VIENNA/FRANKFURT (Reuters) - European Central Bank policymaker Ewald Nowotny challenged a choir of cautious comments from his colleagues on Friday, saying the ECB had achieved its inflation goal and should hike its key interest rate as soon as possible.
The ECB announced the end of its 2.6 trillion euro ($2.9 trillion) stimulus programme on Thursday but President Mario Draghi couched the decision in warnings about slower growth and risks from protectionism to Brexit.
Nowotny, an outspoken policy hawk who heads Austria's central bank, sang from a different hymn sheet, saying market expectations, which don't foresee a hike to the ECB's deposit rate until 2020, were not in line with the central bank's guidance.
His comments laid bare diverging views on the ECB's Governing Council, where some policymakers had urged Draghi to sound even more cautious than he eventually did on the economic outlook on Thursday.
"My personal view is that specifically this rate, that is this phenomenon of negative interest rates, should be reconsidered as soon as economically possible," Nowotny told a news conference.
"It is also a specificity of the ECB. The U.S. never had a negative rate," he said.
The ECB has said it will keep rates at their current, record-low levels at least through next summer but money markets don't price in a hike until 2020.
Speaking earlier in Frankfurt, ECB Vice President Luis de Guindos said investors were forecasting a hike in September or October but struck a cautious note, saying the central bank should keep its options open.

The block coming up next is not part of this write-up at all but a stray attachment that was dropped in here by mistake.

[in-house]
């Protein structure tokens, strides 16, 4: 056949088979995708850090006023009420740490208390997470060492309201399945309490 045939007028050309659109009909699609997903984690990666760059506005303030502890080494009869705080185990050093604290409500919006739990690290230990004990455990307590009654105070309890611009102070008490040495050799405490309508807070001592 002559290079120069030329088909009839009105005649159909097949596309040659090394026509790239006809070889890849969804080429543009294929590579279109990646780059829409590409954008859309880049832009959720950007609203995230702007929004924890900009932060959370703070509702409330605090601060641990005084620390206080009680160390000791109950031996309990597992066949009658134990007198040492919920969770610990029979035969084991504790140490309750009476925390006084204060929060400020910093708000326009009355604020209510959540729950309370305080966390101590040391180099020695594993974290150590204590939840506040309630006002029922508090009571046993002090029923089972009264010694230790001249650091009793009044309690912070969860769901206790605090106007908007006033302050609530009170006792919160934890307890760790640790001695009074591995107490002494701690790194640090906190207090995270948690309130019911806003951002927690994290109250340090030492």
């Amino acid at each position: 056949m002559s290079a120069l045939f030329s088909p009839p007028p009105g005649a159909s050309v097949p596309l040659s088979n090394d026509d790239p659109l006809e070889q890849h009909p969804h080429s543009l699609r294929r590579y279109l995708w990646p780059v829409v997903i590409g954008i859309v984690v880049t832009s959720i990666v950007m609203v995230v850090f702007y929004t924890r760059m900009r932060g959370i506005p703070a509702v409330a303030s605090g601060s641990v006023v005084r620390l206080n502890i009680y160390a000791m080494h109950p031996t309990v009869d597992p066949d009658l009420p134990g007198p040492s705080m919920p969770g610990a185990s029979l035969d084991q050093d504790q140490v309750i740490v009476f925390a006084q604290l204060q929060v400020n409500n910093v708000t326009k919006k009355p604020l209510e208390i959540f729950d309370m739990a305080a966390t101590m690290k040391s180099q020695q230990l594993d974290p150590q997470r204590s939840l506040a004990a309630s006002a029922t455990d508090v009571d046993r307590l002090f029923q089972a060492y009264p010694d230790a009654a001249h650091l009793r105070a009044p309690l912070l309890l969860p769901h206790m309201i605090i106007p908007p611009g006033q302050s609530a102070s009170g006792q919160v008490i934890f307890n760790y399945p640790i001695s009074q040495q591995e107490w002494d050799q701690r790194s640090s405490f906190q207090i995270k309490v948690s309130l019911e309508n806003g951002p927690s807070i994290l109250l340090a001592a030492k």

"When you are in a dark room you have to be very cautious and try to keep your optionality at the maximum level," de Guindos told a conference.
French central bank governor Francois Villeroy de Galhau had also said late on Thursday the ECB's monetary policy wold remain flexible in the face of uncertainty.
Some rate-setters wanted Draghi to go a step further and say that risks surrounding the economic outlook were "tilted to the downside" -- a phrase the ECB has used in the past to signal its readiness to ease policy again, two sources told Reuters.
In the end, the ECB tweaked the wording of the introductory statement to reflect the increased economic concerns but kept its reference to balanced risks.
"Next year the balance of risk is more likely to turn in a negative direction but for the moment, because risks and economic data are quite mixed, yesterday's meeting still described the risk outlook as balanced," Lithuania's central bank governor Vitas Vasiliauskas told reporters.
($1 = 0.8853 euros)
(Reporting by Francois Murphy in Vienna, Francesco Canepa in Frankfurt, Andrius Sytas in Vilnius; Writing by Balazs Koranyi in Frankfurt; Editing by Toby Chopra)